ders from you to remain in the Upper Nansemond with the flotilla under my command, and so informed General Getty. I did not communicate with General Peck on the subject, but your order to me to remain was forwarded through him.
The only written orders I received from you on the subject were dated on the 18th and 20th instant; that of the 18th in these words: "You will not remain in the river (Upper Nansemond) and longer than your communications remain open, so that you can return and rejoin Lieutenant Cushing; not so long as to risk your ability to return."
On the 20th you repeated the same instructions.
When the first of the above orders was received it was already so dangerous to pass the rebel battery that I should not have attempted it unless I had been forced to do so, or had received positive orders, and Generals Peck and Getty had both agreed to put in execution a plan that I had proposed for capturing the battery, and which after two miscarriages on the part of the army was successfully accomplished.
On the 19th instant Fleet-Captain Crosby came up with discretionary orders, dated the 18th instant, in regard to the gunboats remaining in the upper river. That evening the battery was captured, and General Getty said he would move over troops and hold it if Captain Crosby would direct the gunboats to remain, which he did. That evening I received a telegram from you, through General Peck, directing me to remain on the upper river till further orders.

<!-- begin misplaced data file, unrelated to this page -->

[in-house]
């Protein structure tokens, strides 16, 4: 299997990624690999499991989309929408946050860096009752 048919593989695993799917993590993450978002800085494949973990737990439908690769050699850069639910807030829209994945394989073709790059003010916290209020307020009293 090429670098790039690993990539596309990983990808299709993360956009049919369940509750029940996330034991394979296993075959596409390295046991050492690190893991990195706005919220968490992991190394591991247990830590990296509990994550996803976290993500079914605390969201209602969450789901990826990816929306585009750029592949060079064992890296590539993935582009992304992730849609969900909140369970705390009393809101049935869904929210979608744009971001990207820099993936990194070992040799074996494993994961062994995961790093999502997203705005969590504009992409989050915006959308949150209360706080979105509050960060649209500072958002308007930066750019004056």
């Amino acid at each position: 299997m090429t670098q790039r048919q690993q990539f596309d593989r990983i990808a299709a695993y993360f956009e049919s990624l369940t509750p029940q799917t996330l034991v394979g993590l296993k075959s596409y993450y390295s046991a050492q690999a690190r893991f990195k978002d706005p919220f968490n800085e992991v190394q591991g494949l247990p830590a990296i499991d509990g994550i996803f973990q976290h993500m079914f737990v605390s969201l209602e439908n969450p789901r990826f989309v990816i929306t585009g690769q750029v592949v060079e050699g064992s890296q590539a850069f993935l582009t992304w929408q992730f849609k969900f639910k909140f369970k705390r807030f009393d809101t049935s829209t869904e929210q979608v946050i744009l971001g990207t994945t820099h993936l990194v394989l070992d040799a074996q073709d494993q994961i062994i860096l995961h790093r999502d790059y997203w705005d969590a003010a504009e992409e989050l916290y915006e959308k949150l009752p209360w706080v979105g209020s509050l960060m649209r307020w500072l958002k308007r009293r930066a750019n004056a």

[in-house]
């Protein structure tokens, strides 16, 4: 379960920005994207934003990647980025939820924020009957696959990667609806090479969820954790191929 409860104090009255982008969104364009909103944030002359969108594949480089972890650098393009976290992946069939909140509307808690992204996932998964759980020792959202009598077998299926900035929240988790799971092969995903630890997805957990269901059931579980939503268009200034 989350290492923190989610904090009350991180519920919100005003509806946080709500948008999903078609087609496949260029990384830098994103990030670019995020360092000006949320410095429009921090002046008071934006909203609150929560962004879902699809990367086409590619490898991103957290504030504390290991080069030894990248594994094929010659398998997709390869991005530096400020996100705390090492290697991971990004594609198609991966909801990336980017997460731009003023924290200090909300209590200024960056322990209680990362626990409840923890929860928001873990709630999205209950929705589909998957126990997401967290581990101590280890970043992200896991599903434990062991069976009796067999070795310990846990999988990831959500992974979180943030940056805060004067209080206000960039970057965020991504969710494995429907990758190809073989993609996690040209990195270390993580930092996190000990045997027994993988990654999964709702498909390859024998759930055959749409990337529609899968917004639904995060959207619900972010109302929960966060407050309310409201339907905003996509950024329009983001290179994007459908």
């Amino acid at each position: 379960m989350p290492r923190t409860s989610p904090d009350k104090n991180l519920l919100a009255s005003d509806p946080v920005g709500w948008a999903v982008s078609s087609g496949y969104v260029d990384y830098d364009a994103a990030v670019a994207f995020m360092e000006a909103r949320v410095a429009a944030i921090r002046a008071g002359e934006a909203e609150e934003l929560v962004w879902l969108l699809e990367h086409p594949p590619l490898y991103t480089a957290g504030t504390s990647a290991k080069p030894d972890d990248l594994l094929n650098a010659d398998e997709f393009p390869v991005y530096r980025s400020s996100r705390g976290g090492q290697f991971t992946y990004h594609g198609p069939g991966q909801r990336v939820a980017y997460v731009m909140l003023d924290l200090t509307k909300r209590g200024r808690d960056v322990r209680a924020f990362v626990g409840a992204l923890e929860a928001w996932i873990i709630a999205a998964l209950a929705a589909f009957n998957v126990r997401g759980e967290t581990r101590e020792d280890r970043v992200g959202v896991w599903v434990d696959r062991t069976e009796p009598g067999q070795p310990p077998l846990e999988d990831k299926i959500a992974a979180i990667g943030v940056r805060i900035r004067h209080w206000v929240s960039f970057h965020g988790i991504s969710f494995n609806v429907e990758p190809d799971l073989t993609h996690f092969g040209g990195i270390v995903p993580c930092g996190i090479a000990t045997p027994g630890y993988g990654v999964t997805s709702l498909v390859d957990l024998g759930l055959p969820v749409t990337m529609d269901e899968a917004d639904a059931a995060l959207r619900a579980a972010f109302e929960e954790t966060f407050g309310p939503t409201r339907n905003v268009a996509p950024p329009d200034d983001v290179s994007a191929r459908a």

The next morning about 12 m. General Getty showed me his orders from General Peck to withdraw from the captured point, and later in the day an order to withdraw before night. I had received no orders from you which required me to withdraw from the Upper Nansemond, and so told General Getty, and earnestly expressed to him my entire disapprobation of the abandoning of the captured point. I told him repeatedly that I would remain in the Upper Nansemond as long as he held the point, but that if he evacuated it I should be obliged to go below it. My communications were perfectly safe as he held this key to the river. The position was an exceedingly strong one, and General Getty had crossed more than 1,000 men and had defended the rear by several lines of rifle-pits.
There was nothing in your instructions to me or in my communications to Generals Peck or Getty that rendered it necessary for them to abandon the work, but their movement made it absolutely necessary for me to move below.
Very respectfully, your obedient servant,
R. H. LAMSON,
Lieutenant, U. S. Navy, Commanding Flotilla.
UNITED STATES FLAG-SHIP MINNESOTA, Off Newport News, Va., April 20, 1863.
GENERAL: By dispatch to-day from Lieutenant Lamson I am informed that the captured rebel battery at West Branch will be abandoned to-night. I hope that this work and all others on the left bank of the Nansemond will be completely razed, and not left to invite reoccupation and allow the enemy to annoy us and cut off our communications. If suffolk is to be held I hope the present opportunity will be improved to construct such works on the right bank of the Upper Nansemond as its proper defense requires.